Loretta Chou

Publication Details

  • Treatment of severe, painful pes planovalgus deformity with hindfoot arthrodesis and wedge-shaped tricortical allograft FOOT & ANKLE INTERNATIONAL Chou, L. B., Halligan, B. W. 2007; 28 (5): 569-574

    Abstract:

    This study tested the hypothesis that modification of the standard technique of hindfoot arthrodesis with the use of a wedge-shaped tricortical allograft would improve the amount of correction of pes planovalgus deformity. The results were compared to previous reports.Between 1998 and 2005, the senior author (LBC) performed 13 hindfoot arthrodeses on 12 patients using an allograft to improve correction of the deformity for severe, painful pes planovalgus deformity. The average patient age was 55 (range 27 to 77) years. There were seven women and five men. The indications were posterior tibial tendon dysfunction (seven feet), rheumatoid arthritis (three feet), post-traumatic arthritis and deformity (one foot), congenital pes planovalgus (one foot), and tarsal coalition (one foot).Twelve of 13 feet achieved union by 12 weeks postoperatively. There was one nonunion. The average time to fusion was 12 weeks. All 12 patients were satisfied with the results of the operation. The average postoperative American Orthopaedic Foot and Ankle Society (AOFAS) Ankle-Hindfoot score was 87 points, and the AOFAS Midfoot score was 85 points. Preoperative and postoperative radiographs were compared to evaluate correction of deformity. On lateral weightbearing views, the talo-first metatarsal angle improved from 15 to 6 degrees, and the lateral talocalcaneal angle improved from 48 to 35 degrees. On anteroposterior views, the talo-first metatarsal angle improved from 17 to 7 degrees, the talonavicular coverage decreased from 28 to 13 degrees, and the talocalcaneal angle improved from 23 to 13 degrees.A simple modification of the addition of allograft to a common procedure of hindfoot arthrodesis to treat severe, painful pes planovalgus results is reliable and offers satisfactory correction.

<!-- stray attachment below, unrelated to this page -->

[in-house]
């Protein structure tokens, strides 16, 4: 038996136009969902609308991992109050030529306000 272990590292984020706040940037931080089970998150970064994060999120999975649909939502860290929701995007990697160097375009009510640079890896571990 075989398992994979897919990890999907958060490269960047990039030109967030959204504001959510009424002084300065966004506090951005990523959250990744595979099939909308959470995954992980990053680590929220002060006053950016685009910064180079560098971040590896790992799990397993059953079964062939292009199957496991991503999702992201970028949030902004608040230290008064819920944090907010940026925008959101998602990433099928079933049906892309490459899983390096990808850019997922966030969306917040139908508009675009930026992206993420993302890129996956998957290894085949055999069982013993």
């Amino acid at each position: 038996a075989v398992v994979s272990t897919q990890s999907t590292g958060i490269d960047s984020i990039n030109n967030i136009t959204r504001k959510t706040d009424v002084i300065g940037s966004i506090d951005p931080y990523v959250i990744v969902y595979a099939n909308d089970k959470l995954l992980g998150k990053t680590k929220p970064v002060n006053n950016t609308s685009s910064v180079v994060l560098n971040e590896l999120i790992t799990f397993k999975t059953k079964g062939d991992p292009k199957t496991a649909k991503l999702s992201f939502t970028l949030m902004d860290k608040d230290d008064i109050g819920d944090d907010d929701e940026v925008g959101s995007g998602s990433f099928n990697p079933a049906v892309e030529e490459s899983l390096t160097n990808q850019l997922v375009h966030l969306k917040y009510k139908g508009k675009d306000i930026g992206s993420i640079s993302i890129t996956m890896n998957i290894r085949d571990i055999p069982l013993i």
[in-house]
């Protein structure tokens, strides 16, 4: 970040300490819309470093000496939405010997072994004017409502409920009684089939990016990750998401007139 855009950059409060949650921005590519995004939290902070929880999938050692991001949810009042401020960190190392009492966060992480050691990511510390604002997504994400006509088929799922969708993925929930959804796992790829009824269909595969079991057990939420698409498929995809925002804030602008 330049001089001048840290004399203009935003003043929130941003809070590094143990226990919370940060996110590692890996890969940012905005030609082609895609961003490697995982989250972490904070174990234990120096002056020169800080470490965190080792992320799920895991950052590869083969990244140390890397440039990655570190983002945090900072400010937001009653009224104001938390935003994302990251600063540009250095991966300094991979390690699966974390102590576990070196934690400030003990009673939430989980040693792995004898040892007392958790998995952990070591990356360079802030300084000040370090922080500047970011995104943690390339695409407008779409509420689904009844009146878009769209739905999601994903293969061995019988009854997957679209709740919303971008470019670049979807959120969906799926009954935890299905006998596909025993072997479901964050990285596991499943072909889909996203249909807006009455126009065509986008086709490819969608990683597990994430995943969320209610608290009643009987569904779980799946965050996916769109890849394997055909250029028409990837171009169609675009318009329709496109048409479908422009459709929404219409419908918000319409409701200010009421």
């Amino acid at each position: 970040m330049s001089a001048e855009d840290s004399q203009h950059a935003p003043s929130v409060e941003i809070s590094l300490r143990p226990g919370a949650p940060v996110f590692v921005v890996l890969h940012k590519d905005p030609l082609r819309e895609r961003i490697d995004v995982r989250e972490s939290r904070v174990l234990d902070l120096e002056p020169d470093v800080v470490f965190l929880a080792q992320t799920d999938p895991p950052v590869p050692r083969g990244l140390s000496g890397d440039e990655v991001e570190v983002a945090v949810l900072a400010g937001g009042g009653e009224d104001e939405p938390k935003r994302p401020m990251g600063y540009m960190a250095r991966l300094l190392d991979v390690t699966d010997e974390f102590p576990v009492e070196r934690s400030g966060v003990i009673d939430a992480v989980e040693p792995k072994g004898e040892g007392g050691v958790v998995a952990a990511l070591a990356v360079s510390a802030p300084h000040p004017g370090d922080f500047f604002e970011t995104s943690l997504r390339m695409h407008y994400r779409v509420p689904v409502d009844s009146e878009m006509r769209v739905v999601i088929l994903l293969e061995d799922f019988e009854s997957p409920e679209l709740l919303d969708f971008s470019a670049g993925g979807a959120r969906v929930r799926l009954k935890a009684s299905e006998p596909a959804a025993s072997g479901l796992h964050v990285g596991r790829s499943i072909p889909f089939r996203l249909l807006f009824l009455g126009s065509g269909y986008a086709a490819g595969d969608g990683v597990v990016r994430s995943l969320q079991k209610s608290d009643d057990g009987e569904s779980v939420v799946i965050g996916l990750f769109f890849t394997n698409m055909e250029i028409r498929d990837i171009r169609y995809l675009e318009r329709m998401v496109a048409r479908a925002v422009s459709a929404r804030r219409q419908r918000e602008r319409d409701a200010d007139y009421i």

View details for DOI 10.3113/FAI.2007.0569

    View details for Web of Science ID 000246405400007

    View details for PubMedID 17559763

Stanford Medicine Resources:

Footer Links: